Trump tees up executive orders on economy but won't sign yet
Trump's approval rating hits highest point in two years
President Trump's job approval rating is the highest it's been in two years, boosted by voter optimism about the economy, according to the latest Harvard CAPS/Harris Poll survey.
The survey found that 48 percent approve of the job Trump is doing, compared to 52 percent who said they disapprove. That's up from 45 percent approval in March. The last time the president's job approval rating reached 48 percent in the Harvard CAPS/Harris Poll survey was in June of 2017.
Trump appears to be getting a lift from the economy, with a record 62 percent approving of his approach to employment and 59 percent approving of his handling of the economy.
While only 39 percent of voters said the country is on the right track, 51 percent said the economy is heading in the right direction. Seventy-one percent of voters said the economy is very strong or somewhat strong.
"People's views on the economy are gradually pushing Trump's numbers up and his actions on other issues like China and immigration are neutral to positive," said Mark Penn, the co-director of the Harvard CAPS/Harris Poll survey. "Every point of increase in this range of 45 to 50 improves the possibility of re-election."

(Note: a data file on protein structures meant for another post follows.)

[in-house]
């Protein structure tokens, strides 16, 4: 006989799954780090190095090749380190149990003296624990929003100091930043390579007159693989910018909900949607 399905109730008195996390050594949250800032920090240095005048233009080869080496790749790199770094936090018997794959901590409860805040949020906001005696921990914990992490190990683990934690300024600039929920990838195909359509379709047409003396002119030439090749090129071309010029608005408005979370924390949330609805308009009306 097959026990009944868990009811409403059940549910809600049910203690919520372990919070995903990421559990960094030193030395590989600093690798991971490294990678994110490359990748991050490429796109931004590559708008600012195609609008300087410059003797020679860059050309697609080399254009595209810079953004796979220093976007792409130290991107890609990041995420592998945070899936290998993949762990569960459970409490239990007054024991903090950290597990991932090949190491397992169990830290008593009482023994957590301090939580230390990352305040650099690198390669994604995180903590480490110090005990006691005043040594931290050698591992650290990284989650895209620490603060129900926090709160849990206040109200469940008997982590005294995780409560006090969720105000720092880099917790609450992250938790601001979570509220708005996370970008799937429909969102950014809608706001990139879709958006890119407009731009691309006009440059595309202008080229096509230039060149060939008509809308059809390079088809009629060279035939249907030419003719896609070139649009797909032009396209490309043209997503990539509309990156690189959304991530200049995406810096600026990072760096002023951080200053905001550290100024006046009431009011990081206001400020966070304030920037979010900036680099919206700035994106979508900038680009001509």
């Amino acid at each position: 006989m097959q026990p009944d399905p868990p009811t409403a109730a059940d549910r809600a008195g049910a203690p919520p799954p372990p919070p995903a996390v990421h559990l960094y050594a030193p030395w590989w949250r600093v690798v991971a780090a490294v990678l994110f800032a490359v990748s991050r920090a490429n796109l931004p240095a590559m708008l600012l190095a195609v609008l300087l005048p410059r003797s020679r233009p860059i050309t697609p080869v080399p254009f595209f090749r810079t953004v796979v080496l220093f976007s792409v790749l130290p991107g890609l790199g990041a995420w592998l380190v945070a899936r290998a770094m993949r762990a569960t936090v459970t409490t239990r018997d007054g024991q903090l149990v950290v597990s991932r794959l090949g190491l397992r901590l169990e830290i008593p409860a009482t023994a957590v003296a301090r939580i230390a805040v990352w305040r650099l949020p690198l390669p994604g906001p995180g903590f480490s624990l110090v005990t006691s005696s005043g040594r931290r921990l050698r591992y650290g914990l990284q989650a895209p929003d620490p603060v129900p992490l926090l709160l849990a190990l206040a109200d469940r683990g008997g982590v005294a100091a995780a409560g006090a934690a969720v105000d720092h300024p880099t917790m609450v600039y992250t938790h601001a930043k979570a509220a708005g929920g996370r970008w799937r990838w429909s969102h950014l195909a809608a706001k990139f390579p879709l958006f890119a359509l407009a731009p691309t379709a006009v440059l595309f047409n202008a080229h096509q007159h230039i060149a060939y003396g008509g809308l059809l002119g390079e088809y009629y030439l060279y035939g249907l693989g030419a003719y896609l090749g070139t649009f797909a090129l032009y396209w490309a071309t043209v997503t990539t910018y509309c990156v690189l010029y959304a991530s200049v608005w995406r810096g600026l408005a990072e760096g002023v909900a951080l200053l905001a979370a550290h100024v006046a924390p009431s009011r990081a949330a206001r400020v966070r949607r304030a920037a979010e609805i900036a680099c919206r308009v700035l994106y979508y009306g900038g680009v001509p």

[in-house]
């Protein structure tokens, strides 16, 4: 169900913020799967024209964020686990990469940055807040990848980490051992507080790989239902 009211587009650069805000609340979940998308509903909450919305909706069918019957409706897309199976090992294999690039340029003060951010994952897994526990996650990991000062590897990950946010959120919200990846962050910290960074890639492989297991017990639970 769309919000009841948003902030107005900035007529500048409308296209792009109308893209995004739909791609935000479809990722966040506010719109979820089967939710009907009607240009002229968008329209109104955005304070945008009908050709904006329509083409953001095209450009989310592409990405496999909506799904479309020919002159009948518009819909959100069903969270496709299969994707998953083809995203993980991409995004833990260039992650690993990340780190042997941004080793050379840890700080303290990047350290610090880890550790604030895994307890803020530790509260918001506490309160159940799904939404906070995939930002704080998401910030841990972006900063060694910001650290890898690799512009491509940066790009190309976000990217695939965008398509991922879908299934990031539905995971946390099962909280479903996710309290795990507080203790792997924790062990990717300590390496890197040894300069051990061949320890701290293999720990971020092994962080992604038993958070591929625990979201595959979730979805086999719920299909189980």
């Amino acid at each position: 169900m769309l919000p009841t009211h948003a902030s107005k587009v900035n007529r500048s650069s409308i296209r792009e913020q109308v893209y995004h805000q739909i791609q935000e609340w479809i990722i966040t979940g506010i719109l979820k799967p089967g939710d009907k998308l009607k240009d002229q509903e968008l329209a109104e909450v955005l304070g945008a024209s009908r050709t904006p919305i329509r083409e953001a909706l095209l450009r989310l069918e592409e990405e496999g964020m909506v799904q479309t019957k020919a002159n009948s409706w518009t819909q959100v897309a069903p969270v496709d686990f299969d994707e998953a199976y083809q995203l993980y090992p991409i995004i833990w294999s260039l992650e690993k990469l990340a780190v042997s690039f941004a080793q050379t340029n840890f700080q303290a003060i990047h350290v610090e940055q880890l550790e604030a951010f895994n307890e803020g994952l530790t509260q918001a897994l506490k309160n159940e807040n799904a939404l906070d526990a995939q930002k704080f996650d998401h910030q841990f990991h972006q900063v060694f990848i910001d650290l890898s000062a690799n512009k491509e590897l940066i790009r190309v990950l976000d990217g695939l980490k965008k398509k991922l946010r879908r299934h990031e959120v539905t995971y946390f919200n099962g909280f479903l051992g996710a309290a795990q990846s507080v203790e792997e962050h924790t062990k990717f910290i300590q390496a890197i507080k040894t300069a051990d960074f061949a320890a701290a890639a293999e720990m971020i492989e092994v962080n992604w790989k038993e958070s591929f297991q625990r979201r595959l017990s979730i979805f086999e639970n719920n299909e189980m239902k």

Trump's job approval rating in the Harvard CAPS/Harris Poll survey is higher than what other recent polls have found.
The president's job approval rating is at 42.5 percent in the RealClearPolitics average. A recent Rasmussen Reports survey found Trump at 48 percent, but six other recent polls found him ranging between 38 percent and 44 percent.
Gallup has registered some momentum for Trump recently. The president's job approval in that survey bounced from 39 percent in March to 46 percent in late April, before falling back to 42 percent this month.
Still, there are some warning signs for the president.
Only 37 percent of voters said they would definitely or probably vote for Trump in the 2020 presidential election, compared to 42 percent who said they would definitely or probably vote for the Democratic nominee. Twelve percent of voters are unsure, and 9 percent said they'd vote for an independent or third-party candidate.
And a slim majority of voters, 52 percent, say they disapprove of Trump's handling of immigration, his signature campaign issue.
Late Thursday, the president said he would impose new tariffs on Mexico unless the country puts an end to illegal immigration at the southern border.
Stocks fell on the news and analysts warned the tariffs could stifle economic growth.
The Harvard CAPS/Harris Poll online survey of 1,295 registered voters was conducted from May 29 to May 30.
Harvard CAPS/Harris Poll is a collaboration of the Center for American Political Studies at Harvard University and The Harris Poll. The Hill will be working with Harvard CAPS/Harris Poll throughout 2019.
Full poll results will be posted online later this week. The Harvard CAPS/Harris Poll survey is an online sample drawn from the Harris Panel and weighted to reflect known demographics. As a representative online sample, it does not report a probability confidence interval.